Starting last season in extended spring training, Monasterio had a mercurial beginning in the Northwest League with Short Season-A Eugene. The RH hitter batted .375 with two doubles, a triple, and a home run with a .921 OPS in his first 11 games to claim Player of the Week honors. Monasterio played only six more games with the Emeralds before being moved up to Low-A South Bend. Life in the Midwest League was not as kind to Monasterio, as he went only .216/.270/.256/.526 with five doubles, a triple, 11 RBI, and seven stolen bases in 48 games before ending the season with an injury.
Moving forward, it seems as if a return to South Bend should be what is ahead for the 19 year old. His age and abbreviated appearance at the Low-A level seem to lend itself to further refinement. But one thing could propel Monasterio forward with a good spring is his defense. Committing only seven errors in 202 chances with South Bend, Monasterio shows excellent range to go along with a true arm.
Connor Myers, OF
Cubs’ fans, along with the rest of the baseball world, seem to enjoy seeing plucky underdogs make their way to the majors. This year, minor league watchers may have that type of player to root for as Connor Myers is set to begin his first full professional season.
Drafted in the twenty-seventh round last year, the product of Old Dominion University shot his way up the charts. After signing, Myers had a five game stint with the AZL Cubs in the rookie league, batting .211 before jetting up north to join Short Season-A Eugene. Myers lasted only ten games with the Emeralds, hitting .265 before getting the call to go to Low-A South Bend for the remainder of the season.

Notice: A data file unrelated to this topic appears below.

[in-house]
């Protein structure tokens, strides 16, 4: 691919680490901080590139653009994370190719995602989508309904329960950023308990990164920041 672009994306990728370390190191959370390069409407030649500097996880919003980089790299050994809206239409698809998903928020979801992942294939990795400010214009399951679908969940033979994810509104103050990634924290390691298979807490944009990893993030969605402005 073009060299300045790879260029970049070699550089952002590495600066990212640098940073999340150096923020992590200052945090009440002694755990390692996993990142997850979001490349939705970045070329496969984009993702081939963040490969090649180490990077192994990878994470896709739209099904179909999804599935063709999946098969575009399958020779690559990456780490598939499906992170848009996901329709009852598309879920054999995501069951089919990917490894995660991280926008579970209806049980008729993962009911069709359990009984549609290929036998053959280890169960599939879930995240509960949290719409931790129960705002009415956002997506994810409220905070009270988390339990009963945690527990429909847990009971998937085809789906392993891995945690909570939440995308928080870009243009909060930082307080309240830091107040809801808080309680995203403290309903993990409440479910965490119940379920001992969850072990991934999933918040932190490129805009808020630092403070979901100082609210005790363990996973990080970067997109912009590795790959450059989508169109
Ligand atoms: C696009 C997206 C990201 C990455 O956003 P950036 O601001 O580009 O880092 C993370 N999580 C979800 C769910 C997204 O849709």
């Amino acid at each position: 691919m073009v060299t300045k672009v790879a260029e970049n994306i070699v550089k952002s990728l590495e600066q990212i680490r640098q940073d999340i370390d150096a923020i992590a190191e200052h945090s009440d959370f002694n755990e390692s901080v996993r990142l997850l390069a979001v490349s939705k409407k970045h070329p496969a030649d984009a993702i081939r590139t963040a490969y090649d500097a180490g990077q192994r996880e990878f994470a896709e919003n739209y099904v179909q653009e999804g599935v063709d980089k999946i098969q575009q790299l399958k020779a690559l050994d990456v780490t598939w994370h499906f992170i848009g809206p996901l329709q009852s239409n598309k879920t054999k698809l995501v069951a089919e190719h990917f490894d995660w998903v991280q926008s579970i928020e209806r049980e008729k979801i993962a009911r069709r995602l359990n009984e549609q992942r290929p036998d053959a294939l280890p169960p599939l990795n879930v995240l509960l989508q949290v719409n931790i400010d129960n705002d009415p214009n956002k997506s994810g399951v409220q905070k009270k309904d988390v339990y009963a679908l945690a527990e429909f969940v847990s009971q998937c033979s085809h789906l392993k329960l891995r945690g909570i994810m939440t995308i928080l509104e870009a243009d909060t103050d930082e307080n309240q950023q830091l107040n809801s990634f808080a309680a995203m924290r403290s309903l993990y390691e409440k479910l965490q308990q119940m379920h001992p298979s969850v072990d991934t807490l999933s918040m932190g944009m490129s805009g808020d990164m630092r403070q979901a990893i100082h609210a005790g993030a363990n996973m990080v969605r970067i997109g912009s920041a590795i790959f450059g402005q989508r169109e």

While Myers posted only a .211 batting average with the SB Cubs, those numbers were somewhat skewed by in 0-for-13 start. Following that adjustment, Myers went on to bat .248 including six doubles, three home runs, 11 RBI, and six stolen bases in 30 games. In addition, Myers hit .280 and scored seven of his 14 runs while batting lead-off.
However, it is on defense where the 23 year old makes his stock in trade. Myers has great instincts to go along with his speed and surprisingly strong arm. His willingness to “sell out” for a play has resulted in Myers making several highlight reel type grabs. His defensive ability, along with his improving offense, may be enough to warrant Myers starting the 2017 season with Advanced-A Myrtle Beach.
Tags: Addison Russel, Alec Mills, Andruw Monasterio, Aramis Ademan, Bailey Clark, Chad Hockin, Connor Myers, Dakota Mekkes, Donnie Dewees, Gleyber Torres, Isaac Paredes, James Farris, Javier Baez, Jose Rosario, Kyle Miller, Mark Malave, Ryan Kellogg, Ryan McNeil, Tom U, Wyatt Short